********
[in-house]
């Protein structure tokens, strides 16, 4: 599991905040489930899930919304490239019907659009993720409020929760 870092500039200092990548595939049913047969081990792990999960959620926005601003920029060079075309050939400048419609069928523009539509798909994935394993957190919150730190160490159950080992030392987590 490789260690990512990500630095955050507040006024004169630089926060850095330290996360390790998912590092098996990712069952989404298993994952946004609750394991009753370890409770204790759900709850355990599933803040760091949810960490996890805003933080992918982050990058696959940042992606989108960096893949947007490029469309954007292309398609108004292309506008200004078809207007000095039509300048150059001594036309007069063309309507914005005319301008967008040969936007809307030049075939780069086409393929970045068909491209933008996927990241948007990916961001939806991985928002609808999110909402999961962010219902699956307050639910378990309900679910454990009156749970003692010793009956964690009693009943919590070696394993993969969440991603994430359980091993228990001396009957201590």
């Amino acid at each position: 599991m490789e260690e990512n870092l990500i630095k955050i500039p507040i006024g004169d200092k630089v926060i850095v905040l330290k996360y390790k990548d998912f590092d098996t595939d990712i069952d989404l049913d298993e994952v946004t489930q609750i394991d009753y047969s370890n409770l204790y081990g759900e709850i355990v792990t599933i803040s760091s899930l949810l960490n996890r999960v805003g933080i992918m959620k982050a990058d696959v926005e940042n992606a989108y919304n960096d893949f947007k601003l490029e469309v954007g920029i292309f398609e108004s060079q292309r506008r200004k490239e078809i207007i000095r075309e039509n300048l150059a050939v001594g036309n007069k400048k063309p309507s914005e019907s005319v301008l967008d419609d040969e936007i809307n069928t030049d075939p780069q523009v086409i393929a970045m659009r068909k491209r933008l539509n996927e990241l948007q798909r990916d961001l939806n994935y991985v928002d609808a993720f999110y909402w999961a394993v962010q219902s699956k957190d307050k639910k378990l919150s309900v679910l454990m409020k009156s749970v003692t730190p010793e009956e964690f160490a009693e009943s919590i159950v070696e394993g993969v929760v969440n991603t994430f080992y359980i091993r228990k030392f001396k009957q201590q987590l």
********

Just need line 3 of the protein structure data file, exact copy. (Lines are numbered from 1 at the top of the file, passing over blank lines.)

């Amino acid at each position: 599991m490789e260690e990512n870092l990500i630095k955050i500039p507040i006024g004169d200092k630089v926060i850095v905040l330290k996360y390790k990548d998912f590092d098996t595939d990712i069952d989404l049913d298993e994952v946004t489930q609750i394991d009753y047969s370890n409770l204790y081990g759900e709850i355990v792990t599933i803040s760091s899930l949810l960490n996890r999960v805003g933080i992918m959620k982050a990058d696959v926005e940042n992606a989108y919304n960096d893949f947007k601003l490029e469309v954007g920029i292309f398609e108004s060079q292309r506008r200004k490239e078809i207007i000095r075309e039509n300048l150059a050939v001594g036309n007069k400048k063309p309507s914005e019907s005319v301008l967008d419609d040969e936007i809307n069928t030049d075939p780069q523009v086409i393929a970045m659009r068909k491209r933008l539509n996927e990241l948007q798909r990916d961001l939806n994935y991985v928002d609808a993720f999110y909402w999961a394993v962010q219902s699956k957190d307050k639910k378990l919150s309900v679910l454990m409020k009156s749970v003692t730190p010793e009956e964690f160490a009693e009943s919590i159950v070696e394993g993969v929760v969440n991603t994430f080992y359980i091993r228990k030392f001396k009957q201590q987590l």